Aizawl, June 30, 2015: Various political parties celebrated the 29th anniversary of the Mizo Accord that ended two decades of insurgency in what is now Mizoram.

Even the ruling Congress held functions to mark the day in Aizawl and other towns even as an association of former insurgents urged a re-look of the agreements that deal with their rehabilitation.

The Mizo National Front, which formed the insurgent army before emerging from the jungles to join mainstream politics, held formal celebrations at 14 different towns across the state with senior party leaders leading the ceremonies at various places.

The party’s senior Vice President, Dr R Lalthangliana, said in Aizawl the Mizo Accord was a joint effort of church leaders, community-based organisations, various political parties and student groups.

“Our men were still willing to fight for the community and our land, but it was because of the collective pleading of the Mizo people for an end to the violence that they put down their guns with tears in their eyes,” he said.
He recalled how, during the 20th anniversary celebrations in 2006, both then PM Manmohan Singh and then Home Minister Shivraj Patil offered messages of happiness and camaraderie with the Mizo people for the lasting peace, while then state opposition leader and current CM Lal Thanhawla rejected it as “an anniversary of the Mizo people’s surrender” and declared the Congress never celebrates the day.

The Mizo Accord was signed during the Rajiv Gandhi regime, which ensured a power-sharing arrangement between it’s state unit led by Lal Thanhawla and the MNF leadership during the period in which the insurgent army gave up arms and returned from their bases in Myanmar and Bangladesh.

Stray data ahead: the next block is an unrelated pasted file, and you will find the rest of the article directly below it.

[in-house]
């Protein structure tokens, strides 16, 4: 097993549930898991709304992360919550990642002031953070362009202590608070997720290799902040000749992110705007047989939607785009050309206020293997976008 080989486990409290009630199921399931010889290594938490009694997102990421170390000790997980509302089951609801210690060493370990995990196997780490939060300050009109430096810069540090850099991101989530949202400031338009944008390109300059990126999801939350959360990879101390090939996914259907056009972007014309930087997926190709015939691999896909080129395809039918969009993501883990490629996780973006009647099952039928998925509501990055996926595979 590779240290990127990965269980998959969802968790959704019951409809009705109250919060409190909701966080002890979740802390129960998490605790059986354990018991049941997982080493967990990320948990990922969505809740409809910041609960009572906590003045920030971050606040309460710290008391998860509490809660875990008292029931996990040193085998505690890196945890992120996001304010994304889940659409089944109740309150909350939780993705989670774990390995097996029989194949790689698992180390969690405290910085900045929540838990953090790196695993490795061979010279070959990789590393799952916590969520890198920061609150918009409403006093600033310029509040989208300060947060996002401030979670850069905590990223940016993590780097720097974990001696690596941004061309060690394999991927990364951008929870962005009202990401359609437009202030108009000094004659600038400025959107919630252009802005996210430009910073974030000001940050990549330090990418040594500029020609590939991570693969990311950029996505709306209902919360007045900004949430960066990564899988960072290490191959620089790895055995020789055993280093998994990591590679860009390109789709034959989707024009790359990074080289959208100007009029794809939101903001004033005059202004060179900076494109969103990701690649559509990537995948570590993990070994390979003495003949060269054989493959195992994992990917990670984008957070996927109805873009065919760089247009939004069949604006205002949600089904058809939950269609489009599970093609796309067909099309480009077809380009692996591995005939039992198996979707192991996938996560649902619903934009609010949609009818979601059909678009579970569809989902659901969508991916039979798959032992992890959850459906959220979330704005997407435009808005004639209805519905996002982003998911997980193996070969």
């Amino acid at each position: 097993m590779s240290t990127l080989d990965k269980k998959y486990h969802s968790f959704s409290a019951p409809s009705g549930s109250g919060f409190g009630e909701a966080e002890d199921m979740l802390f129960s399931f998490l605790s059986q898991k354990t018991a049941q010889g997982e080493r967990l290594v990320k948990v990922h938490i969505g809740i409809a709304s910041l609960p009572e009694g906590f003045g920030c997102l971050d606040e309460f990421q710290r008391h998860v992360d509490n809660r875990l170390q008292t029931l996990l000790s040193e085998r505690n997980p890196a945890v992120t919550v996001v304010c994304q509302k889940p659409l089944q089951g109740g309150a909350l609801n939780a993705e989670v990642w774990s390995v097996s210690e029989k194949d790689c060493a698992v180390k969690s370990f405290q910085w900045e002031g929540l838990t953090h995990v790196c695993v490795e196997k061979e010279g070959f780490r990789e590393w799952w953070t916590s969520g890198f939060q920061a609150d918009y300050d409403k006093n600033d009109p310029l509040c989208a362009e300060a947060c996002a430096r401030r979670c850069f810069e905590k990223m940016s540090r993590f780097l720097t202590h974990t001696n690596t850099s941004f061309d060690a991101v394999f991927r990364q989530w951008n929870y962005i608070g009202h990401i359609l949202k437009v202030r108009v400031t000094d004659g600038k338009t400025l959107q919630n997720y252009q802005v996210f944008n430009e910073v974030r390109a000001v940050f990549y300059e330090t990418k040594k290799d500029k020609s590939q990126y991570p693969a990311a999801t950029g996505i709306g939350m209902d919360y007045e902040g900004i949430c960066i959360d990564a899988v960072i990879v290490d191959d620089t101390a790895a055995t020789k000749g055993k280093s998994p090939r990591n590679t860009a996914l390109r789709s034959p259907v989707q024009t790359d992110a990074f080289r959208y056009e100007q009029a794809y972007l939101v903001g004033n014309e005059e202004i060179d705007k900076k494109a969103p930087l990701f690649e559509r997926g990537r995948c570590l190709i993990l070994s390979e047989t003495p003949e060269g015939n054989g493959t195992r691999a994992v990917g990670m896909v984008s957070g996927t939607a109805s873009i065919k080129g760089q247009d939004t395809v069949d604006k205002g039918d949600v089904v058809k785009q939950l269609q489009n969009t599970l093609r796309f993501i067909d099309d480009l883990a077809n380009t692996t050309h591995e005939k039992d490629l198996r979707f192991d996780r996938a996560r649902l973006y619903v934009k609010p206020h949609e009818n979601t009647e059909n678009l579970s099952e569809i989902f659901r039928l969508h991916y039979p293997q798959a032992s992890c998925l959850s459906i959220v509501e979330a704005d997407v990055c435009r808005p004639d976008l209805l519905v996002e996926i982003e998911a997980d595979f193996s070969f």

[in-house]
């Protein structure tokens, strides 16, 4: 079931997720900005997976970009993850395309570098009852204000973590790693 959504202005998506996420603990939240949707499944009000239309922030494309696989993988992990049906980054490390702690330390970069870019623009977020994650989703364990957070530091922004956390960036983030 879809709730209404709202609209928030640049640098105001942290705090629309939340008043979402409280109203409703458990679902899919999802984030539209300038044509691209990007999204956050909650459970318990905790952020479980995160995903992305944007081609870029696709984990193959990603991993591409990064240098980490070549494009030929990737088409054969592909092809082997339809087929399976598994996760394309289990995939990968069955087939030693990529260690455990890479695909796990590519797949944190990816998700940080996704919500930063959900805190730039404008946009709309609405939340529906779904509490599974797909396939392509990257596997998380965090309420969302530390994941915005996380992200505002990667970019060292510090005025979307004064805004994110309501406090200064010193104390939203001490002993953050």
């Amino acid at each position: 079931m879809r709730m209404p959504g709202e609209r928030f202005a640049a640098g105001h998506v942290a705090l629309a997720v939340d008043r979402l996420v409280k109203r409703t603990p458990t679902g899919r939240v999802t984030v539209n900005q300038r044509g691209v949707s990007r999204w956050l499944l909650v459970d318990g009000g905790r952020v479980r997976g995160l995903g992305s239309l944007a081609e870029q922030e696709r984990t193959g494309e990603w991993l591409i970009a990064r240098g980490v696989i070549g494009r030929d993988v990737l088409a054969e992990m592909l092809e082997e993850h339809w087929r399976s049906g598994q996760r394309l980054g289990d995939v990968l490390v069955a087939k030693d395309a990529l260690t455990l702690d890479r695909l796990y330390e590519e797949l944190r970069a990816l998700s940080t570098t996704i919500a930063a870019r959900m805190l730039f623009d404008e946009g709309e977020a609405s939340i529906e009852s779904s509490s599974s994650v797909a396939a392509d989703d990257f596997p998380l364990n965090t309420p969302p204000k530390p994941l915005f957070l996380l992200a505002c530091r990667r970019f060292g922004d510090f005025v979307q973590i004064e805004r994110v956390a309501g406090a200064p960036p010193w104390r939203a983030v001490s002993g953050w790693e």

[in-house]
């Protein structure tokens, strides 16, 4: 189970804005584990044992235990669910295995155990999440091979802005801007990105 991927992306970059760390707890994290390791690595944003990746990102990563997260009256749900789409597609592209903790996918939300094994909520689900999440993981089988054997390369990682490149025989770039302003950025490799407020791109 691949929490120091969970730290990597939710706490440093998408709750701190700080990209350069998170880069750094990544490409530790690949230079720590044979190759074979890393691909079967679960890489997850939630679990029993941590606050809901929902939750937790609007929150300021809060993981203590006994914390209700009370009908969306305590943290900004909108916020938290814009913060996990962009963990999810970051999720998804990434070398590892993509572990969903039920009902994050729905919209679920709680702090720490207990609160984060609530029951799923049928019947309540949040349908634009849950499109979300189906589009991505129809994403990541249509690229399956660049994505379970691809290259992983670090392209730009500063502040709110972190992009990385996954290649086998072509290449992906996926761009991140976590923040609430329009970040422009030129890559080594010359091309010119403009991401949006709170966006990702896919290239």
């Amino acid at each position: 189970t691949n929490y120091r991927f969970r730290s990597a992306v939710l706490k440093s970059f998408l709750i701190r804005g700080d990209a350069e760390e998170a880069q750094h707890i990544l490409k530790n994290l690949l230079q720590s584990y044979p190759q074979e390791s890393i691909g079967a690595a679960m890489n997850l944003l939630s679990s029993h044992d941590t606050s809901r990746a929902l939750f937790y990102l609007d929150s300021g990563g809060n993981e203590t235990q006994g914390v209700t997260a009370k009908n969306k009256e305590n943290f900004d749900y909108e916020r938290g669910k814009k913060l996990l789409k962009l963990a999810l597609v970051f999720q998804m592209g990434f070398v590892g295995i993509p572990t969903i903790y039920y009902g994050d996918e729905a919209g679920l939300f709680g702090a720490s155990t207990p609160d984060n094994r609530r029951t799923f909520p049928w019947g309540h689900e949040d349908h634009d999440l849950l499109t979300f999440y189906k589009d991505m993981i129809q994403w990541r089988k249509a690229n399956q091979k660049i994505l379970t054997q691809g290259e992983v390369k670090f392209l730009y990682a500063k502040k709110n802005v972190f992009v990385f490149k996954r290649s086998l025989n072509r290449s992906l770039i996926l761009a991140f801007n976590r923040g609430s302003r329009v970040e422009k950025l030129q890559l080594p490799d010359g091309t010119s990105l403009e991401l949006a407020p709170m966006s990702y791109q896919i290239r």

The Congress uncharacteristically held functions to mark the anniversary in Aizawl and other places as well, with Home Minister R Lalzirliana explaining the party has not always been in the mood to in earlier years but is in the mood to this time around.

The Zoram Nationalist Party also marked the day with a function in which party president Lalduhawma, a former Congress leader, condemned the largely Congress narrative that the Mizo Accord was possible only because the state Congress leadership was willing to let go of the reins of power and said any elected government has to step down during a transition from a District Council to Union terrioty or from UT to statehood (Mizoram, then a UT, became a state with the signing of the accord).

The ZNP also held a minute of silence to mourn all those who lost their lives during the insurgency years (which includes civilians, officials and insurgents).
The Peace Accord MNF Returnees Association or PAMRA meanwhile passed a resolution saying the terms of their rehabilitation need to be relooked because they have not been given even the housing allowances they were promised when the accord was signed.

Source: Indian Express

Post a Comment

Powered by Blogger.